Laser Interferometry and Gravitational Wave Astronomy
This department's research focus is on the development of gravitational-wave detectors on Earth as well as in space. This comprises also a full range of supporting laboratory experiments in quantum optics and laser physics.
After decades of development, gravitational-wave research has finally reached its goal: Today's observatories have achieved the sensitivity required for direct detection of gravitational waves. Fifty signals observed as of now and completely new insights into our universe are witnesses to this success. Scientists of the “Laser Interferometry and Gravitational Wave Astronomy” department are world leaders in this area.
Interferometry on Earth
Together with British colleagues, they operate the GEO600 gravitational-wave detector and develop new state-of-the-art technology. Many of the methods developed at AEI – such as the high-power laser systems of the detectors – are used in all major gravitational-wave observatories in the world. In this international collaboration, the institutes are making key contributions to the technology of future detectors. The AEI is also significantly involved in the development of the “Einstein telescope”, the European third-generation gravitational-wave detector.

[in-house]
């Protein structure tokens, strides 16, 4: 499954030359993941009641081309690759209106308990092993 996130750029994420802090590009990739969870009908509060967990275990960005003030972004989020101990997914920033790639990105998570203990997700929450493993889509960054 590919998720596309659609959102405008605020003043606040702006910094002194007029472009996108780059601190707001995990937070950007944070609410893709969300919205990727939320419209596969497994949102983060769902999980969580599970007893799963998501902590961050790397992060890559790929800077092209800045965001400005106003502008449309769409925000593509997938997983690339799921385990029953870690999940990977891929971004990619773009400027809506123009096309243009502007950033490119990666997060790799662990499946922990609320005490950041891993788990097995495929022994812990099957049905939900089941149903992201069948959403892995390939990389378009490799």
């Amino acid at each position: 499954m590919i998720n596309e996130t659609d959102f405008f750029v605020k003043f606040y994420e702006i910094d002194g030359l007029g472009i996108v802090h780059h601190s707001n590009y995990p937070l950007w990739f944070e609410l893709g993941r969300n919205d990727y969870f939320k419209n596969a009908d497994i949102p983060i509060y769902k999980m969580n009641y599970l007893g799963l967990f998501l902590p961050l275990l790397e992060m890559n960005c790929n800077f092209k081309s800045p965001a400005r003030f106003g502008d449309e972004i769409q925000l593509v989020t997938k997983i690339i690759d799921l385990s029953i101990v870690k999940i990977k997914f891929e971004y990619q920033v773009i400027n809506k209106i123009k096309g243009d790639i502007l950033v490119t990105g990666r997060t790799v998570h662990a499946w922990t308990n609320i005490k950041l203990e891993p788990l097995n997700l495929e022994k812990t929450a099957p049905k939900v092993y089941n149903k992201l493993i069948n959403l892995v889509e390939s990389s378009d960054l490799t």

Interferometry in Space
The most spectacular project for gravitational-wave detection is “Laser Interferometer Space Antenna” (LISA) - a space observatory led by the European Space Agency ESA, which is scheduled for launch in 2034. The institute is the world's leading research institution in LISA development. LISA will span laser arms millions of kilometers long between three satellites. This will make it sensitive enough to hear gravitational waves from the entire universe. LISA Pathfinder – an ESA test mission for LISA – involved AEI researchers and demonstrated the viability of key LISA technologies. The AEI contributes a laser interferometer to the gravimetry mission GRACE Follow-On, making available gravitational-wave technology from basic research for climate research today.